Validation of Diagnostic Approaches to Pediatric Sleep Apnea
Masoud, Ahmed I
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Sleep apnea (SA) is a disease widely known for affecting adults. However, SA in children is increasing and gaining awareness. Overnight in-laboratory polysomnography (LPSG) is considered the gold standard in the diagnosis of SA. Nevertheless, LPSG is expensive, time consuming, technically complex, and requires the patient be at the laboratory. This has made finding alternative diagnostic and screening methods urgently needed. Timely diagnosis and management of pediatric SA is critical to prevent progressive associated comorbidities. Several studies have attempted to investigte alternative SA diagnostic methods in adults. However, such studies in pediatric patients are scarce. The pathophysiology and management of SA is different between adults and children which does not allow adult-specific data to be extrapolated to children. In the present study, we compared LPSG to several other diagnostic methods in children. The apnea-hypopnea index (AHI) generated by the LPSG was used as a means for comparison. In terms of questionnaires, we chose the most commonly used pediatric sleep questionnaire, the PSQ, and a recently proposed shorter questionnaire, the Gozal questionnaire (6Q). We also compared two-dimensional (2D) and three-dimensional (3D) radiographic analyses to LPSG. Finally, we compared a portable monitor, the MediByte, simultaneously with the LPSG. The 6Q performed better than the more commonly used PSQ, both in terms of correlating with AHI and predicting severe SA. Both 2D and 3D radiographic airway analyses had variables that significantly correlated with AHI, especially with regards to adenoid measurements. Contrary to finding in adults, the adenoid and nasopharyngeal measurements might be of great importance when screening for pediatric SA. Additionally, we proposed questionnaire and radiographic cut-off values that can assist clinicians in the screening process of SA in children. The AHI generated by the portable monitor strongly correlated with the AHI from the LPSG. Moreover, the sensitivity and specificity for severe SA was very high. Although LPSG is still recommended for the diagnosis of SA, portable monitors can play a great role in diagnosing moderate and severe SA especially in older pediatric patients. Furthermore, the Gozal sleep questionnaire and radiographic airway analyses can greatly help in the screening for pediatric SA.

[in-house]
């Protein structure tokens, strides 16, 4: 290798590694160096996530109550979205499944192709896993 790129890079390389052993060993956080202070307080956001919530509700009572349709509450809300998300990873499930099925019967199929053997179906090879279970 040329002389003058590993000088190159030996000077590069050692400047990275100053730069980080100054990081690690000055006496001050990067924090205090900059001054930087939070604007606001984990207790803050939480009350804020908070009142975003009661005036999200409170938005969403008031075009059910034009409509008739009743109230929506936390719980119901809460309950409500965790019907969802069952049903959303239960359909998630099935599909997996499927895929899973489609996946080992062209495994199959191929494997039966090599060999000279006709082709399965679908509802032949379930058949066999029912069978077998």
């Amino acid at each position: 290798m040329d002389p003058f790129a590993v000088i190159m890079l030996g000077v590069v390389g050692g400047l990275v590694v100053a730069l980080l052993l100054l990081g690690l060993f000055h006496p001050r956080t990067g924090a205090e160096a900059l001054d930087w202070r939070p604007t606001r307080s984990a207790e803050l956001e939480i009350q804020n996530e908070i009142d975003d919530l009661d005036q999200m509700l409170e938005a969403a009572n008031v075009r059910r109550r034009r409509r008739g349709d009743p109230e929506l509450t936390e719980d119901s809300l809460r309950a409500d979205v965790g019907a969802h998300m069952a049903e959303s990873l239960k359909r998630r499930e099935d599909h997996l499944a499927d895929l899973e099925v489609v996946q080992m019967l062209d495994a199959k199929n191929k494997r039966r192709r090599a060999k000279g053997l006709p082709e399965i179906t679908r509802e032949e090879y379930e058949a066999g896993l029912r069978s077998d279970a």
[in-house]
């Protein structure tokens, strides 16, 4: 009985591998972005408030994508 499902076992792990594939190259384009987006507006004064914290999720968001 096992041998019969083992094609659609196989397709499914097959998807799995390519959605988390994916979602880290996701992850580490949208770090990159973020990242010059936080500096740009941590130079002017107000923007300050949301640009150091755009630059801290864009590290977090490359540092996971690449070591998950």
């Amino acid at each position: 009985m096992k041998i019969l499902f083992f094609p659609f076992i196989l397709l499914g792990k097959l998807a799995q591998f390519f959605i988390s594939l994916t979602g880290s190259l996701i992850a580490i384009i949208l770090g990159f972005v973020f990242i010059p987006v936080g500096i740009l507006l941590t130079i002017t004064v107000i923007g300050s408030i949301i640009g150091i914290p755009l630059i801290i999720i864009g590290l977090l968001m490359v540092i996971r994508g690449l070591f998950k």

home sleep testing